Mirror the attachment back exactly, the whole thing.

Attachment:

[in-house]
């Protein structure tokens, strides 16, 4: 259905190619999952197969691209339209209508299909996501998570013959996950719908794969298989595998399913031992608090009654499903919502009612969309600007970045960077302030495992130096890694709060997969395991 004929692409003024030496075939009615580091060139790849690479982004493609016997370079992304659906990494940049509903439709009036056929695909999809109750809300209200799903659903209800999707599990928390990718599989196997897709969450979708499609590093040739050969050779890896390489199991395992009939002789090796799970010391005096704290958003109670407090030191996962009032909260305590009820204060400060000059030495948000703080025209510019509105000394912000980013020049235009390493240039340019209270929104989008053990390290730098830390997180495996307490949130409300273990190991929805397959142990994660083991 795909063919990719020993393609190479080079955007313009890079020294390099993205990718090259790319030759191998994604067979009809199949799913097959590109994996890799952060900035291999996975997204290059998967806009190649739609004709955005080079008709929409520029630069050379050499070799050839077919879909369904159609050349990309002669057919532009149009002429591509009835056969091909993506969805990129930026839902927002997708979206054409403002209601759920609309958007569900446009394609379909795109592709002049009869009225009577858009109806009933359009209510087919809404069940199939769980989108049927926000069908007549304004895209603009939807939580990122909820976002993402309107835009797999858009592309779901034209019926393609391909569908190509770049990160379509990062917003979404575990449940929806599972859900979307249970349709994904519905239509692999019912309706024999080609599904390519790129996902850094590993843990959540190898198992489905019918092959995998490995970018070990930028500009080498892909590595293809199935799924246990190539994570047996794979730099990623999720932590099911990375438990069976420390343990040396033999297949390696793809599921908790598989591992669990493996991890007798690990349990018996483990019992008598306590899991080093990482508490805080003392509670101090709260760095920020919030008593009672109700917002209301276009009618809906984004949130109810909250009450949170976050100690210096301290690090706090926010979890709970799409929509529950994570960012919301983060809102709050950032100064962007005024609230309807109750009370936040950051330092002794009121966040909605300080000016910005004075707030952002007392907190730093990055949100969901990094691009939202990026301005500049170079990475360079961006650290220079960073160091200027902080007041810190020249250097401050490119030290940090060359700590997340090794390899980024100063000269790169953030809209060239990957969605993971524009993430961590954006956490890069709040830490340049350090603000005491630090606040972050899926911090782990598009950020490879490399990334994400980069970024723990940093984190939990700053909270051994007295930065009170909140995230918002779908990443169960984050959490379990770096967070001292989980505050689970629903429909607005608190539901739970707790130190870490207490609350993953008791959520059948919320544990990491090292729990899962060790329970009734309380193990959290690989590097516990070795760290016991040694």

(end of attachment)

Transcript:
[in-house]
């Protein structure tokens, strides 16, 4: 259905190619999952197969691209339209209508299909996501998570013959996950719908794969298989595998399913031992608090009654499903919502009612969309600007970045960077302030495992130096890694709060997969395991 004929692409003024030496075939009615580091060139790849690479982004493609016997370079992304659906990494940049509903439709009036056929695909999809109750809300209200799903659903209800999707599990928390990718599989196997897709969450979708499609590093040739050969050779890896390489199991395992009939002789090796799970010391005096704290958003109670407090030191996962009032909260305590009820204060400060000059030495948000703080025209510019509105000394912000980013020049235009390493240039340019209270929104989008053990390290730098830390997180495996307490949130409300273990190991929805397959142990994660083991 795909063919990719020993393609190479080079955007313009890079020294390099993205990718090259790319030759191998994604067979009809199949799913097959590109994996890799952060900035291999996975997204290059998967806009190649739609004709955005080079008709929409520029630069050379050499070799050839077919879909369904159609050349990309002669057919532009149009002429591509009835056969091909993506969805990129930026839902927002997708979206054409403002209601759920609309958007569900446009394609379909795109592709002049009869009225009577858009109806009933359009209510087919809404069940199939769980989108049927926000069908007549304004895209603009939807939580990122909820976002993402309107835009797999858009592309779901034209019926393609391909569908190509770049990160379509990062917003979404575990449940929806599972859900979307249970349709994904519905239509692999019912309706024999080609599904390519790129996902850094590993843990959540190898198992489905019918092959995998490995970018070990930028500009080498892909590595293809199935799924246990190539994570047996794979730099990623999720932590099911990375438990069976420390343990040396033999297949390696793809599921908790598989591992669990493996991890007798690990349990018996483990019992008598306590899991080093990482508490805080003392509670101090709260760095920020919030008593009672109700917002209301276009009618809906984004949130109810909250009450949170976050100690210096301290690090706090926010979890709970799409929509529950994570960012919301983060809102709050950032100064962007005024609230309807109750009370936040950051330092002794009121966040909605300080000016910005004075707030952002007392907190730093990055949100969901990094691009939202990026301005500049170079990475360079961006650290220079960073160091200027902080007041810190020249250097401050490119030290940090060359700590997340090794390899980024100063000269790169953030809209060239990957969605993971524009993430961590954006956490890069709040830490340049350090603000005491630090606040972050899926911090782990598009950020490879490399990334994400980069970024723990940093984190939990700053909270051994007295930065009170909140995230918002779908990443169960984050959490379990770096967070001292989980505050689970629903429909607005608190539901739970707790130190870490207490609350993953008791959520059948919320544990990491090292729990899962060790329970009734309380193990959290690989590097516990070795760290016991040694």